Ian Gelder is a wise counsel as Titus’ brother Marcus, though it is also largely through this play's creative team that Bailey has also achieved her success. Django Bates’ music, haunting trumpets and relentless drums, suggest a world of violence and discord. Terry King, arguably one of the greatest fight directors, choreographs the mayhem with aplomb whilst Pam Humpage’s make-up effects go a long way to convincing us that the onstage horrors are for real.

If you can stomach violence (and 13 people were spotted being helped from the auditorium during act one alone) then Bailey's production truly is Shakespeare for the people. The yard space is used to the full as the groundlings become Rome’s plebeians and the bacchanalic splashing of wine over the squealing crowd only adds to the merriment. Shocking, upsetting and at times hilarious, this Titus Andronicus is bloody good Shakespeare.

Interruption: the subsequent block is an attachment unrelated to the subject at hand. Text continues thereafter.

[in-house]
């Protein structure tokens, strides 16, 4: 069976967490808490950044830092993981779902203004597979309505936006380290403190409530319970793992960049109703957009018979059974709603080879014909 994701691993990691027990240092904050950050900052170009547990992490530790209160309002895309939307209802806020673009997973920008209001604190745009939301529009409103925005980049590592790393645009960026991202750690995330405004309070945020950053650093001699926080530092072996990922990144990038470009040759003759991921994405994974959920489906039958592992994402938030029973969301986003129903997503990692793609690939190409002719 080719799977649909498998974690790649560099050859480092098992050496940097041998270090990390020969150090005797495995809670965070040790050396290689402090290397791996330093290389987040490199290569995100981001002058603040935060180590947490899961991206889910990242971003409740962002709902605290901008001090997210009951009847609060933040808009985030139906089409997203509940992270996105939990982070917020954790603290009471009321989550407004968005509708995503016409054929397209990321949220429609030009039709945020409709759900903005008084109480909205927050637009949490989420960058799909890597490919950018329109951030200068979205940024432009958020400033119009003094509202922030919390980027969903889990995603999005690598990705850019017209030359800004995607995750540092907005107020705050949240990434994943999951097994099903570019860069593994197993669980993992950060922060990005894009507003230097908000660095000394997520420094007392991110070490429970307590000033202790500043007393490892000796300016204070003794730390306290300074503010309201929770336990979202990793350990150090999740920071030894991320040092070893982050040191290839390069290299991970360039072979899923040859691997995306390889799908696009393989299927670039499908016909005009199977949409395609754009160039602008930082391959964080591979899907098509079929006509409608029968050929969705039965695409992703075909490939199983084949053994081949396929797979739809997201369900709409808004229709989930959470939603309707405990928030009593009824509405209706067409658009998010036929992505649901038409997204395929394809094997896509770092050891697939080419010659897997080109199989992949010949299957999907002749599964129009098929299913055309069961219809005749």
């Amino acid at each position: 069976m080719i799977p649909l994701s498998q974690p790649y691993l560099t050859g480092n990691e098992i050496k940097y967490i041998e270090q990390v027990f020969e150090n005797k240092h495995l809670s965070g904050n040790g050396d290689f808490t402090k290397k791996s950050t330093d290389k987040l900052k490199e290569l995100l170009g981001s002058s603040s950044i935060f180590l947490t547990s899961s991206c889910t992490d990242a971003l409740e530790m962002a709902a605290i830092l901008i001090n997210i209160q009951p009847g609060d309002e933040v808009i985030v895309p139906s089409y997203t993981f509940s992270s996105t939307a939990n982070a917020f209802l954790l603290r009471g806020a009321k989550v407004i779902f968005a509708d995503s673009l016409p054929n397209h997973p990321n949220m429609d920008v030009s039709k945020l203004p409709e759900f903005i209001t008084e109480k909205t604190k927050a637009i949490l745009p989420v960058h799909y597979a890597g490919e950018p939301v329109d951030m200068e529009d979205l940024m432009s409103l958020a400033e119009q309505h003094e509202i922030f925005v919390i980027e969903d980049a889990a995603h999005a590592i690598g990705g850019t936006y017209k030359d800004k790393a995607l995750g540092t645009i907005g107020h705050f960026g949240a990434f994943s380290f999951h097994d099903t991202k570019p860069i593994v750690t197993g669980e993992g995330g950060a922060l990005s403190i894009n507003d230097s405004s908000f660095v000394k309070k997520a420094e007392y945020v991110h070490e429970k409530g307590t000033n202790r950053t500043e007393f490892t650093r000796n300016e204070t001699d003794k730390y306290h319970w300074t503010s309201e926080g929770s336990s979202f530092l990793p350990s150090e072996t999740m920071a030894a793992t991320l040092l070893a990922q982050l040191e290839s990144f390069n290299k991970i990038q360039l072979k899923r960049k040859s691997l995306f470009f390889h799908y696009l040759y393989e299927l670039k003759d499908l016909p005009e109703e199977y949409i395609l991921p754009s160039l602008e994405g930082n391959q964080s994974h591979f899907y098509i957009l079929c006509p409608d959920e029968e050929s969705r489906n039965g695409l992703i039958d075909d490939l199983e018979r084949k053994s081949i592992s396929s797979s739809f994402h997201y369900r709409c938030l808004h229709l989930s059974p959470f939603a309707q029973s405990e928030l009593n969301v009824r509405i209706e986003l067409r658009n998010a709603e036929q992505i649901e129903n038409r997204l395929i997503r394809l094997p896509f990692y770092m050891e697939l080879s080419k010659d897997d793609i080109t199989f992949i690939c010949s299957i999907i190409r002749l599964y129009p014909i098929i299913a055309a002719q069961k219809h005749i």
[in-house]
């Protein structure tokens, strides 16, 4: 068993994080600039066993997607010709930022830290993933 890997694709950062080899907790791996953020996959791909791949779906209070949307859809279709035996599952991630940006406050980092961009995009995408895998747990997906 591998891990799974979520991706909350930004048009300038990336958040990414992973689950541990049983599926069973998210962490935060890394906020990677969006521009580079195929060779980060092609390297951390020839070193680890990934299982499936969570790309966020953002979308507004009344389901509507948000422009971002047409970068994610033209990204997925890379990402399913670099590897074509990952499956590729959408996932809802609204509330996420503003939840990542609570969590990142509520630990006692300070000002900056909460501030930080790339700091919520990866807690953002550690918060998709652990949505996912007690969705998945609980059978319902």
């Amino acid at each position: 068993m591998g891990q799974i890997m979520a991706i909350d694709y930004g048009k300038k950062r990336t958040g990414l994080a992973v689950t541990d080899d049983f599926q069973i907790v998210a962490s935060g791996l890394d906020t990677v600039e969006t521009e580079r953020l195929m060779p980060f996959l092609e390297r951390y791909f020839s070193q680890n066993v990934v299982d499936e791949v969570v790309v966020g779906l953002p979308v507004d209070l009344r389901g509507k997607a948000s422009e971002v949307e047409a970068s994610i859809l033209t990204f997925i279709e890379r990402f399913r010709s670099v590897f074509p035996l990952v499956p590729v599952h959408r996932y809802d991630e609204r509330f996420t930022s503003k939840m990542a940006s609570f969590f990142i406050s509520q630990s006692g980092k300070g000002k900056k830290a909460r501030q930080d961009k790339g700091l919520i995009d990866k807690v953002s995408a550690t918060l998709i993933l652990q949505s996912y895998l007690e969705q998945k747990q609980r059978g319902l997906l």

Runs until 13th July 2014


Chichester Festival Theatre, Chichester


Written by Hugh Whitemore
Directed by Christopher Morahan

Zoe Wanamaker

Christopher Morahan’s Stevie that opens this year’s season at Chichester, is a masterclass in modern drama. From the life and work of 20th century English poet Stevie Smith Hugh Whitemore’s carefully crafted text, weaves extracts of Smith’s verse into a narrative tell of poetry allowing her to escape a dull middle-class suburban world.